The Austrian Emergency Corridor – Life Saver or Traffic Hazard?

The Austrian Emergency Corridor – Life Saver or Traffic Hazard?


Elmar W.M. Fürst, WU Vienna - Institute for Transport and Logistics Management, Christian Vogelauer, WU Vienna - Institute for Transport and Logistics Management


Access for emergency vehicles to crash sites is a constant problem. In Austria, thus the emergency corridor was introduced. Many contradictory opinions have been voiced. We investigate the perception of stakeholders and provide policy implications.


Since the beginning of the year 2012, Austrian road users are obliged to form an emergency corridor on the motorway in case of jams or slow moving traffic. To establish this, road-users on the left-hand lane must keep as far to the left as possible while all other drivers are required to drive as far right as possible, even if this means driving on the emergency lane or the hard shoulder. The idea behind this corridor is the ensured availability of an open lane for emergency vehicles in which they can by-pass the congestion, be it to reach an accident location, transport injured without delay or are not blocked in their general task fulfillment by the everyday traffic.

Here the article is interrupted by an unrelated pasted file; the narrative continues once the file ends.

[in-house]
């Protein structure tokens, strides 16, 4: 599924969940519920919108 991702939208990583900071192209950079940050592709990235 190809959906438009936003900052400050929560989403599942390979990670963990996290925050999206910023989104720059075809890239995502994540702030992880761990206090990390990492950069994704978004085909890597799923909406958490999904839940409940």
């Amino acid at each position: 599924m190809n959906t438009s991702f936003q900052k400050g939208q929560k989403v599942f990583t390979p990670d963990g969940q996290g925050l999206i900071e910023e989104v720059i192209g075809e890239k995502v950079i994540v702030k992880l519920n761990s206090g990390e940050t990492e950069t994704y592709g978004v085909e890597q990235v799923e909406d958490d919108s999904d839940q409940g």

However since the introduction of the emergency corridor there are ongoing debates on the necessity and its effective operation. Here the arguments range from highly in favor of the solution to strictly against any continuation of the current regulation. The positive side that is seen is the reduced time that emergency vehicles require to reach an accident and the ensured free lane, where other (broken-down) vehicles were often blocking the emergency lane as far as one was available. On the other hand, it is criticized that the conditions under which the emergency corridor is required to be formed are not clear enough (slow moving traffic), that slip roads are more often blocked and that foreign drivers are unaware of the correct way in which to form the emergency corridor.
The proposed paper is tackling these questions with a qualitative approach among the intended users and relevant stakeholders of the emergency corridor. In a first part, the underlying principles of the emergency corridor and the criticism that is voiced are presented. The second part will focus on the qualitative interviews concerning the experience of effective users and their viewpoint on the published criticism. Eventually the effectiveness of the emergency corridor will be evaluated and recommendations will be derived either on how to improve current shortcomings or whether to discontinue the corridor as a whole.


Association for European Transport